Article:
From the museum, we moved on to the main garden, which is basically a bowl with a fountain/azalea maze at its center. It was pretty enough, and there were some interesting plants, including a huge, tree-like Angel’s Trumpet (Brugmansia), a pomegranate tree (California is so exotic!), and a vine with unusually-shaped purple flowers that made me think “sweet pea,” though I could be totally wrong. Weirdest of all was the black petunia below; I overheard a woman talking about it and had to go find it.

Black Petunia

By the end of the day, we were exhausted, but our trip to the Getty was well worth it. Oh, and on our way home, we caught the 761 directly in front of the entrance.

Other things I did this weekend:

  • My roommate went on a field trip to West Hollywood with her Russian class and brought back pastries, candy, and a bottle of kvas. We split the pastries, which included a poppy seed roll and a croissant filled with cheese (almost like cream cheese frosting) and raisins.
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What is with Russian candy and squirrels?

  • I finally got myself to the local English country dance group’s Sunday afternoon dance. It was fun, and there was a decent amount of overlap with the contra and shape note communities. It was also open band day, so there were twenty or so musicians playing an eclectic assortment of instruments. Have you ever done English country dance to tuba?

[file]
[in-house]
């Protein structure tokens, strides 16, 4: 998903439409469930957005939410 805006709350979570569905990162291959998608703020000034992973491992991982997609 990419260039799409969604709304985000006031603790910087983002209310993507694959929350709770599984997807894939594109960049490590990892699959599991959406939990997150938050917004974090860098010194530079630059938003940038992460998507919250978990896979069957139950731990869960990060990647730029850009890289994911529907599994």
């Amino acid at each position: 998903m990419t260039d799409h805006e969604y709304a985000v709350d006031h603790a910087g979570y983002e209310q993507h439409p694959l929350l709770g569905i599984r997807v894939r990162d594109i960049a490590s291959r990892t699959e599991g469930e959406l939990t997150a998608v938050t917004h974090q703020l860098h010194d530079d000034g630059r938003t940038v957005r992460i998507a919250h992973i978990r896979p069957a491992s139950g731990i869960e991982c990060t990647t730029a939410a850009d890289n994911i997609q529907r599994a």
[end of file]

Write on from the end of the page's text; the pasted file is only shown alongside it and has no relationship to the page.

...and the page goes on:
The Huntington Library and Gardens

Spring break is glorious. My family came to LA to visit me, and this past weekend, we went to The Huntington, a sort of museum/botanic garden in San Marino that comprises a research library, art galleries, and extensive gardens. The place is vast, and I feel as though we only scratched the surface of everything there is to explore there. We first visited the Library Exhibition Hall and then wandered through the Chinese Garden and a bit of the Japanese Garden.